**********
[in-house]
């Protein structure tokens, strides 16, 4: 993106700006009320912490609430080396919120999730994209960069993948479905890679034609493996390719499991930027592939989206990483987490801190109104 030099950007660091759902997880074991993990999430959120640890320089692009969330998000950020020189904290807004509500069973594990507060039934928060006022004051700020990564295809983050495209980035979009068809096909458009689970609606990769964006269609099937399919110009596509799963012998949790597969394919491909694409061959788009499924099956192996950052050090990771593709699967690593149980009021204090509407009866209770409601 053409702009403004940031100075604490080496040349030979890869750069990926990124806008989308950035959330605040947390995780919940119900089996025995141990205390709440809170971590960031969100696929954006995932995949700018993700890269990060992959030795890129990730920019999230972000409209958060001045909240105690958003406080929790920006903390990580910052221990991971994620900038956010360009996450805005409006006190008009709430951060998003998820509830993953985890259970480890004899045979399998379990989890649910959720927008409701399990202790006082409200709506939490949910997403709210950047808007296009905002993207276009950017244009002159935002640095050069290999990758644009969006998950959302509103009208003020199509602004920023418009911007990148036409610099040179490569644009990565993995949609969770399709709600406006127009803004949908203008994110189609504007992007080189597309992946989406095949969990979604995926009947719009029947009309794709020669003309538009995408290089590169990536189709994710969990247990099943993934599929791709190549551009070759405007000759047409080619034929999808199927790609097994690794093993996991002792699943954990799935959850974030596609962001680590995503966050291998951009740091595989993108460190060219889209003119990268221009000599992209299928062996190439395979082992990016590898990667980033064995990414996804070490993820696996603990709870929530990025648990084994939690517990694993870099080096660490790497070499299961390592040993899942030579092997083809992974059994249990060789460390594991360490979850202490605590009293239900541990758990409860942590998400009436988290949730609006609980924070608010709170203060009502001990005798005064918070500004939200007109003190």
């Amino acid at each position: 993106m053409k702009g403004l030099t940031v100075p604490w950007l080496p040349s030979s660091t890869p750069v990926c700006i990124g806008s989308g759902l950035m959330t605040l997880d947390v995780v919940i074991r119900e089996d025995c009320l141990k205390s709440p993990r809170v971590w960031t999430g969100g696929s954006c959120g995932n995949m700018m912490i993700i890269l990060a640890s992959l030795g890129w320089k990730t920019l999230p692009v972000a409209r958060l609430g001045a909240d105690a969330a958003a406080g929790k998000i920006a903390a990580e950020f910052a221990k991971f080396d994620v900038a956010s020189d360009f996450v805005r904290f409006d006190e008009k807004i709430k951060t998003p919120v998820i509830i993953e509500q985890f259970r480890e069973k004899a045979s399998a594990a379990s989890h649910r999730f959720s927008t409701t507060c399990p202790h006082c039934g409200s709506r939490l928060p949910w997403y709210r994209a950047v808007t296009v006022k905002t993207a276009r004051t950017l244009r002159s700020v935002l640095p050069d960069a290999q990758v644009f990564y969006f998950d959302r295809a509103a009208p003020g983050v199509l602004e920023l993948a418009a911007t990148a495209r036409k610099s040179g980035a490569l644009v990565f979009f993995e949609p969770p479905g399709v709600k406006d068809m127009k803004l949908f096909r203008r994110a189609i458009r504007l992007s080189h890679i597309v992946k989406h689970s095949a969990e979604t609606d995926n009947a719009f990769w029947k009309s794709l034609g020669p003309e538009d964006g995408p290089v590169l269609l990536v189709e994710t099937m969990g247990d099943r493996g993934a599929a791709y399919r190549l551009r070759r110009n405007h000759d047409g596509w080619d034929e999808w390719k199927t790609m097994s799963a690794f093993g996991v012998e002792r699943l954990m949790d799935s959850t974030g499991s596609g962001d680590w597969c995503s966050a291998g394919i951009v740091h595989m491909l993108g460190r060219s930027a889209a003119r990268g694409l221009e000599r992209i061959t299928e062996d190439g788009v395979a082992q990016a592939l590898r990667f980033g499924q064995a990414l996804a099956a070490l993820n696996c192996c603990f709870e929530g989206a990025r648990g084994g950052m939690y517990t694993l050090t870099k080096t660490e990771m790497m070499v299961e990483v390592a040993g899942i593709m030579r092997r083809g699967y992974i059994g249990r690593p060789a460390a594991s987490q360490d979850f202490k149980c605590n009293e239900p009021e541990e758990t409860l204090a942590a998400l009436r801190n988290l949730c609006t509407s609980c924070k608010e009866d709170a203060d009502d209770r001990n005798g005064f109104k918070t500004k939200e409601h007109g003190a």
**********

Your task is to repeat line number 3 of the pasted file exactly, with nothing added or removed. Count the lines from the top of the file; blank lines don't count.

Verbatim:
């Amino acid at each position: 993106m053409k702009g403004l030099t940031v100075p604490w950007l080496p040349s030979s660091t890869p750069v990926c700006i990124g806008s989308g759902l950035m959330t605040l997880d947390v995780v919940i074991r119900e089996d025995c009320l141990k205390s709440p993990r809170v971590w960031t999430g969100g696929s954006c959120g995932n995949m700018m912490i993700i890269l990060a640890s992959l030795g890129w320089k990730t920019l999230p692009v972000a409209r958060l609430g001045a909240d105690a969330a958003a406080g929790k998000i920006a903390a990580e950020f910052a221990k991971f080396d994620v900038a956010s020189d360009f996450v805005r904290f409006d006190e008009k807004i709430k951060t998003p919120v998820i509830i993953e509500q985890f259970r480890e069973k004899a045979s399998a594990a379990s989890h649910r999730f959720s927008t409701t507060c399990p202790h006082c039934g409200s709506r939490l928060p949910w997403y709210r994209a950047v808007t296009v006022k905002t993207a276009r004051t950017l244009r002159s700020v935002l640095p050069d960069a290999q990758v644009f990564y969006f998950d959302r295809a509103a009208p003020g983050v199509l602004e920023l993948a418009a911007t990148a495209r036409k610099s040179g980035a490569l644009v990565f979009f993995e949609p969770p479905g399709v709600k406006d068809m127009k803004l949908f096909r203008r994110a189609i458009r504007l992007s080189h890679i597309v992946k989406h689970s095949a969990e979604t609606d995926n009947a719009f990769w029947k009309s794709l034609g020669p003309e538009d964006g995408p290089v590169l269609l990536v189709e994710t099937m969990g247990d099943r493996g993934a599929a791709y399919r190549l551009r070759r110009n405007h000759d047409g596509w080619d034929e999808w390719k199927t790609m097994s799963a690794f093993g996991v012998e002792r699943l954990m949790d799935s959850t974030g499991s596609g962001d680590w597969c995503s966050a291998g394919i951009v740091h595989m491909l993108g460190r060219s930027a889209a003119r990268g694409l221009e000599r992209i061959t299928e062996d190439g788009v395979a082992q990016a592939l590898r990667f980033g499924q064995a990414l996804a099956a070490l993820n696996c192996c603990f709870e929530g989206a990025r648990g084994g950052m939690y517990t694993l050090t870099k080096t660490e990771m790497m070499v299961e990483v390592a040993g899942i593709m030579r092997r083809g699967y992974i059994g249990r690593p060789a460390a594991s987490q360490d979850f202490k149980c605590n009293e239900p009021e541990e758990t409860l204090a942590a998400l009436r801190n988290l949730c609006t509407s609980c924070k608010e009866d709170a203060d009502d209770r001990n005798g005064f109104k918070t500004k939200e409601h007109g003190a």